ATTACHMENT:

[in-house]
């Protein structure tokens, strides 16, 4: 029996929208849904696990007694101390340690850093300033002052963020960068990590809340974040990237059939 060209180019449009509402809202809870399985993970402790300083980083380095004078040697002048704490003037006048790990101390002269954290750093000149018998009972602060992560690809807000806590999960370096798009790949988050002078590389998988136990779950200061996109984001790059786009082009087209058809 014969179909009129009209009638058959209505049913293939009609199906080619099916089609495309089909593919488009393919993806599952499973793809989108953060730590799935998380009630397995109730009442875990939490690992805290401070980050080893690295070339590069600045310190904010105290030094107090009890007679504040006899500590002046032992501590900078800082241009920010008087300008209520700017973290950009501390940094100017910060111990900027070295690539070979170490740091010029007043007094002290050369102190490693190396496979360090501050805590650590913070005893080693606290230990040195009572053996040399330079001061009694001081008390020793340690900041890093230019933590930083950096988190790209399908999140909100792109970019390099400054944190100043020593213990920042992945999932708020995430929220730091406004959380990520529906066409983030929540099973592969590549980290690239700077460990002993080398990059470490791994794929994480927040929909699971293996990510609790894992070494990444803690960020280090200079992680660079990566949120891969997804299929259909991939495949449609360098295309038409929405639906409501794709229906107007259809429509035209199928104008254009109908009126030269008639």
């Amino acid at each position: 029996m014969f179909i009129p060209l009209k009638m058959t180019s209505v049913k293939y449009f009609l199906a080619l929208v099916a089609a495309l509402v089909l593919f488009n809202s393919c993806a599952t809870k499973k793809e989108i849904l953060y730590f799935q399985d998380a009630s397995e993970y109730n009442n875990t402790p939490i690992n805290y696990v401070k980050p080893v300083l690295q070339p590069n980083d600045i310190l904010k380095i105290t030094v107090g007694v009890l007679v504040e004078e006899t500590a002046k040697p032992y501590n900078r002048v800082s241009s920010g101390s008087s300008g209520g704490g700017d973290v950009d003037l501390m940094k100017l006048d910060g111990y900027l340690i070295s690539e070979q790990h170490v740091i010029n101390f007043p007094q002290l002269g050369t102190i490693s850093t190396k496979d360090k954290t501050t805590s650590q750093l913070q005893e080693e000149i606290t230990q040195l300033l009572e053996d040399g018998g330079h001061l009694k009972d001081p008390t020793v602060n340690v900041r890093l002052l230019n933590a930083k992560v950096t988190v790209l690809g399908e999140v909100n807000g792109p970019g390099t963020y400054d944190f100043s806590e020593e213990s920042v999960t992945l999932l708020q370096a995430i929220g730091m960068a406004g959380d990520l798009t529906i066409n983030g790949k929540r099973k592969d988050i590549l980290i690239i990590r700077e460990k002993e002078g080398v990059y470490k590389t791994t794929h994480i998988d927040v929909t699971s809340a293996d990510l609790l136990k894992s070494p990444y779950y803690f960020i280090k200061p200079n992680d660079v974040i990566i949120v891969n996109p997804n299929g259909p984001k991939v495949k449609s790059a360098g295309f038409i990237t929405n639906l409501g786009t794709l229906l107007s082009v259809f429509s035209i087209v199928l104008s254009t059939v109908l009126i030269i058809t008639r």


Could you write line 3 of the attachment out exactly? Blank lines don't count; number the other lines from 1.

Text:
């Amino acid at each position: 029996m014969f179909i009129p060209l009209k009638m058959t180019s209505v049913k293939y449009f009609l199906a080619l929208v099916a089609a495309l509402v089909l593919f488009n809202s393919c993806a599952t809870k499973k793809e989108i849904l953060y730590f799935q399985d998380a009630s397995e993970y109730n009442n875990t402790p939490i690992n805290y696990v401070k980050p080893v300083l690295q070339p590069n980083d600045i310190l904010k380095i105290t030094v107090g007694v009890l007679v504040e004078e006899t500590a002046k040697p032992y501590n900078r002048v800082s241009s920010g101390s008087s300008g209520g704490g700017d973290v950009d003037l501390m940094k100017l006048d910060g111990y900027l340690i070295s690539e070979q790990h170490v740091i010029n101390f007043p007094q002290l002269g050369t102190i490693s850093t190396k496979d360090k954290t501050t805590s650590q750093l913070q005893e080693e000149i606290t230990q040195l300033l009572e053996d040399g018998g330079h001061l009694k009972d001081p008390t020793v602060n340690v900041r890093l002052l230019n933590a930083k992560v950096t988190v790209l690809g399908e999140v909100n807000g792109p970019g390099t963020y400054d944190f100043s806590e020593e213990s920042v999960t992945l999932l708020q370096a995430i929220g730091m960068a406004g959380d990520l798009t529906i066409n983030g790949k929540r099973k592969d988050i590549l980290i690239i990590r700077e460990k002993e002078g080398v990059y470490k590389t791994t794929h994480i998988d927040v929909t699971s809340a293996d990510l609790l136990k894992s070494p990444y779950y803690f960020i280090k200061p200079n992680d660079v974040i990566i949120v891969n996109p997804n299929g259909p984001k991939v495949k449609s790059a360098g295309f038409i990237t929405n639906l409501g786009t794709l229906l107007s082009v259809f429509s035209i087209v199928l104008s254009t059939v109908l009126i030269i058809t008639r």